contracts get_contract_logs read default
contracts list_contracts read default
contracts create_contract create default
contracts update_contract update default
contracts delete_contract delete default
contracts get_contract_object read default
contracts list_contract_objects read default
transaction_types create_transaction_type create default
transaction_types delete_transaction_type delete default
transaction_types list_transaction_types read default
transaction_types get_transaction_type read default
transactions create_transaction create custom
transactions query_transactions read default
transactions get_transaction read default
verifications get_verifications read default
verifications get_pending_verifications read default

Custom Endpoint Permissions

The following are all of the endpoints with a custom permission schema for more fine-grained permissioning control on that endpoint

create_transaction

This endpoint affects both the regular and bulk create transaction endpoints. The custom endpoint permissions object for this permission allows an api key to be allowed or denied permission to create a transaction based on the transaction type of the transaction(s) that the api call is creating.

Schema

The schema for this custom endpoint permission object has the boolean "allowed", which similar to all other schemas, simply indicates if this endpoint is enabled or disabled by default.

Additionally, there is the "transaction_types" object which defines which transactions types are allowed (or denied), regardless of all other permissions (including "allowed").

The "transaction_types" object is a simple map of strings to booleans where the string key is the name of the transaction type, and the boolean is whether or not to allow the creation of a transaction with that type.

The following example allows all transactions to be created, except for transactions with the transaction type honey. Note that the "butter": true is technically redundant since it implicitly already has permissions to create any other transaction due to the "allowed": true

...
{
  "allowed": true,
  "transaction_types": {
    "honey": false,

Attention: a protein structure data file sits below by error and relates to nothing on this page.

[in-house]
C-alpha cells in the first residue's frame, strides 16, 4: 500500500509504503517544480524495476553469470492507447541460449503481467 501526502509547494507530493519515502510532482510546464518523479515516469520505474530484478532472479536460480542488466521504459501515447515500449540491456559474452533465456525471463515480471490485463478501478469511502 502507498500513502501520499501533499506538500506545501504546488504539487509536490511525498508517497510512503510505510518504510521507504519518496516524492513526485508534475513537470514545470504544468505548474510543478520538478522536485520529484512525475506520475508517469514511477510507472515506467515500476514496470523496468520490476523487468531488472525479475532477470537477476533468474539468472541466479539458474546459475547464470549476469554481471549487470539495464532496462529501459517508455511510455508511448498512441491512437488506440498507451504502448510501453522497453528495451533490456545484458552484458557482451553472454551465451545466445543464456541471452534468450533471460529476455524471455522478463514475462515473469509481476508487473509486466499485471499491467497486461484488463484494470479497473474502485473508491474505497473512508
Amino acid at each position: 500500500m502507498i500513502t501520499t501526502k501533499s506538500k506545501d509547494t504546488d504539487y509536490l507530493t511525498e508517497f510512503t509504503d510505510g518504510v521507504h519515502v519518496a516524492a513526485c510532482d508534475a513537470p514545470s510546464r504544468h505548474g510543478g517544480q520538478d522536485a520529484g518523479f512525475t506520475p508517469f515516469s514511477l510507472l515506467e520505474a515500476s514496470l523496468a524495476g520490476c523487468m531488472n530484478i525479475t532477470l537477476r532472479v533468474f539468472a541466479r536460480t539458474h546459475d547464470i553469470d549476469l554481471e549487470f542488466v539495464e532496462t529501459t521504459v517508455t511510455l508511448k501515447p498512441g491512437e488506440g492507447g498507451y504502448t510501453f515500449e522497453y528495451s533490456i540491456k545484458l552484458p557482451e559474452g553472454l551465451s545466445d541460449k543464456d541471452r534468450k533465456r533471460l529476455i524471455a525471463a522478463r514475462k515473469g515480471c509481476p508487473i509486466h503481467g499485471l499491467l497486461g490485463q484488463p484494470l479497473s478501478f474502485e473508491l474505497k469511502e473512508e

"butter": true
  }
}
...

The following example allows only transactions with the type banana to be created.

...
{
  "allowed": false,
  "transaction_types": {
    "banana": true
  }
}
...

If "allowed" is not defined, then its value is derived from its parent, which is whether or not it is allowed to perform a create operation on the transaction resource.

Examples

The following are some examples of a full permissions document object, explaining what the permissions document is allowing/denying.


This is a permissions document that allows all operations on all actions by default, but globally disables any delete abilities, while explicitly allowing delete on interchain operations and explicitly denying creating any interchain transaction. Additionally, because "default_allow": true was set, it also ensures that creating or updating api keys is not allowed (as to avoid privilege escalation)

Note that the "allow_delete": false in the api_keys resource is technically redundant, because deletions were already denied at the global level. Regardless, this is still a valid schema.

{
  "version": "1",
  "default_allow": true,
  "permissions": {
    "allow_delete": false,
    "interchains": {
      "allow_delete": true,
      "create_interchain_transaction": {
        "allowed": false
      }
    },
    "api_keys": {
      "allow_create": false,
      "allow_update": false,
      "allow_delete": false
    }
  }
}

This is a permissions document which disables all actions by default, but globally allows any read operations. Additionally, it allows the creation of transaction types, and explicitly denies reading any smart contract logs.

{
  "version": "1",
  "default_allow": false,
  "permissions": {
    "allow_read": true,
    "transaction_types": {
      "allow_create": true
    },
    "contracts": {
      "get_contract_logs": {
        "allowed": false
      }
    }
  }
}

This is a permissions document that allows all operations on all actions by default, but only allows creating transactions with the transaction type: banana. Additionally, it also has disabled creating/updating/deleting api keys in order to avoid privilege escalation.

{
  "version": "1",
  "default_allow": true,
  "permissions": {
    "transactions": {
      "create_transaction": {
        "allowed": false,
        "transaction_types": {
          "banana": true
        }
      }
    },
    "api_keys": {
      "allow_create": false,
      "allow_update": false,
      "allow_delete": false
    }
  }
}

This is a permissions document that allows all operations on all actions by default. The only difference between this and a root key is that a root key cannot be deleted.

Note that "permissions" with an empty object is still required, even though no further permissions were defined.

{
  "version": "1",
  "default_allow": true,
  "permissions": {}
}